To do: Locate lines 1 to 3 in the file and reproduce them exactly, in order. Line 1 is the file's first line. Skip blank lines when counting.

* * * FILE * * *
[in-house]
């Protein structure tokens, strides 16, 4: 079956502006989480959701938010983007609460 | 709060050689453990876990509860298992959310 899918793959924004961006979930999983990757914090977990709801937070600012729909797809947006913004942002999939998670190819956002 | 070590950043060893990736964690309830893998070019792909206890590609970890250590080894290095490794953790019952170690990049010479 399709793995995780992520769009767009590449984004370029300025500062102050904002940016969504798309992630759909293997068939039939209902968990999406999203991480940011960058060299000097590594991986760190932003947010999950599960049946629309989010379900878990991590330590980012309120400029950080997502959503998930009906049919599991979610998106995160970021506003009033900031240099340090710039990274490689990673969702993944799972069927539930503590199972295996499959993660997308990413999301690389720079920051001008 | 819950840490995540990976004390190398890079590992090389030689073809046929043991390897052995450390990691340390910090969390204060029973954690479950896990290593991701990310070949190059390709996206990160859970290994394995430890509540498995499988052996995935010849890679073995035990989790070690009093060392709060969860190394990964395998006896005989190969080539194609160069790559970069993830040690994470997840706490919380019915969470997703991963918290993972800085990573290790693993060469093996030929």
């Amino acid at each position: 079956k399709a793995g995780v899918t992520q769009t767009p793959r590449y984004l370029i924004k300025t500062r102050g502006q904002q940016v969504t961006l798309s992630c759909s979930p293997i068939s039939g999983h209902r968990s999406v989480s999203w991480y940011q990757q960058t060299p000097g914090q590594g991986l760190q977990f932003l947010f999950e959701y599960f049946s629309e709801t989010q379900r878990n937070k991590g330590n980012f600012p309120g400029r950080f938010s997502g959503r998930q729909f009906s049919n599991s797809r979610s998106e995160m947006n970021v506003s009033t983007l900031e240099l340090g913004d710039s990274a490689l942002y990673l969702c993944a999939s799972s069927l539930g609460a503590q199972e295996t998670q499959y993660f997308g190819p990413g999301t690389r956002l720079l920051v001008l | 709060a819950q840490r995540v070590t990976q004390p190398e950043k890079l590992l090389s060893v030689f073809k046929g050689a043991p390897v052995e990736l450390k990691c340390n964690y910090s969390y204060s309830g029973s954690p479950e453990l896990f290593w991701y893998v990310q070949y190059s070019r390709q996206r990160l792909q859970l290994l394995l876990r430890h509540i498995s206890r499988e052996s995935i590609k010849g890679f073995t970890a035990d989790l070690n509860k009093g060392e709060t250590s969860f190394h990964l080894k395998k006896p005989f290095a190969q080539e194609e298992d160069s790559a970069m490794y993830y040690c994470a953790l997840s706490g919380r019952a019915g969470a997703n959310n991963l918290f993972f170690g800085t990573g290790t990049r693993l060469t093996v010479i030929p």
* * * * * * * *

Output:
[in-house]
């Protein structure tokens, strides 16, 4: 079956502006989480959701938010983007609460 | 709060050689453990876990509860298992959310 899918793959924004961006979930999983990757914090977990709801937070600012729909797809947006913004942002999939998670190819956002 | 070590950043060893990736964690309830893998070019792909206890590609970890250590080894290095490794953790019952170690990049010479 399709793995995780992520769009767009590449984004370029300025500062102050904002940016969504798309992630759909293997068939039939209902968990999406999203991480940011960058060299000097590594991986760190932003947010999950599960049946629309989010379900878990991590330590980012309120400029950080997502959503998930009906049919599991979610998106995160970021506003009033900031240099340090710039990274490689990673969702993944799972069927539930503590199972295996499959993660997308990413999301690389720079920051001008 | 819950840490995540990976004390190398890079590992090389030689073809046929043991390897052995450390990691340390910090969390204060029973954690479950896990290593991701990310070949190059390709996206990160859970290994394995430890509540498995499988052996995935010849890679073995035990989790070690009093060392709060969860190394990964395998006896005989190969080539194609160069790559970069993830040690994470997840706490919380019915969470997703991963918290993972800085990573290790693993060469093996030929």
């Amino acid at each position: 079956k399709a793995g995780v899918t992520q769009t767009p793959r590449y984004l370029i924004k300025t500062r102050g502006q904002q940016v969504t961006l798309s992630c759909s979930p293997i068939s039939g999983h209902r968990s999406v989480s999203w991480y940011q990757q960058t060299p000097g914090q590594g991986l760190q977990f932003l947010f999950e959701y599960f049946s629309e709801t989010q379900r878990n937070k991590g330590n980012f600012p309120g400029r950080f938010s997502g959503r998930q729909f009906s049919n599991s797809r979610s998106e995160m947006n970021v506003s009033t983007l900031e240099l340090g913004d710039s990274a490689l942002y990673l969702c993944a999939s799972s069927l539930g609460a503590q199972e295996t998670q499959y993660f997308g190819p990413g999301t690389r956002l720079l920051v001008l | 709060a819950q840490r995540v070590t990976q004390p190398e950043k890079l590992l090389s060893v030689f073809k046929g050689a043991p390897v052995e990736l450390k990691c340390n964690y910090s969390y204060s309830g029973s954690p479950e453990l896990f290593w991701y893998v990310q070949y190059s070019r390709q996206r990160l792909q859970l290994l394995l876990r430890h509540i498995s206890r499988e052996s995935i590609k010849g890679f073995t970890a035990d989790l070690n509860k009093g060392e709060t250590s969860f190394h990964l080894k395998k006896p005989f290095a190969q080539e194609e298992d160069s790559a970069m490794y993830y040690c994470a953790l997840s706490g919380r019952a019915g969470a997703n959310n991963l918290f993972f170690g800085t990573g290790t990049r693993l060469t093996v010479i030929p």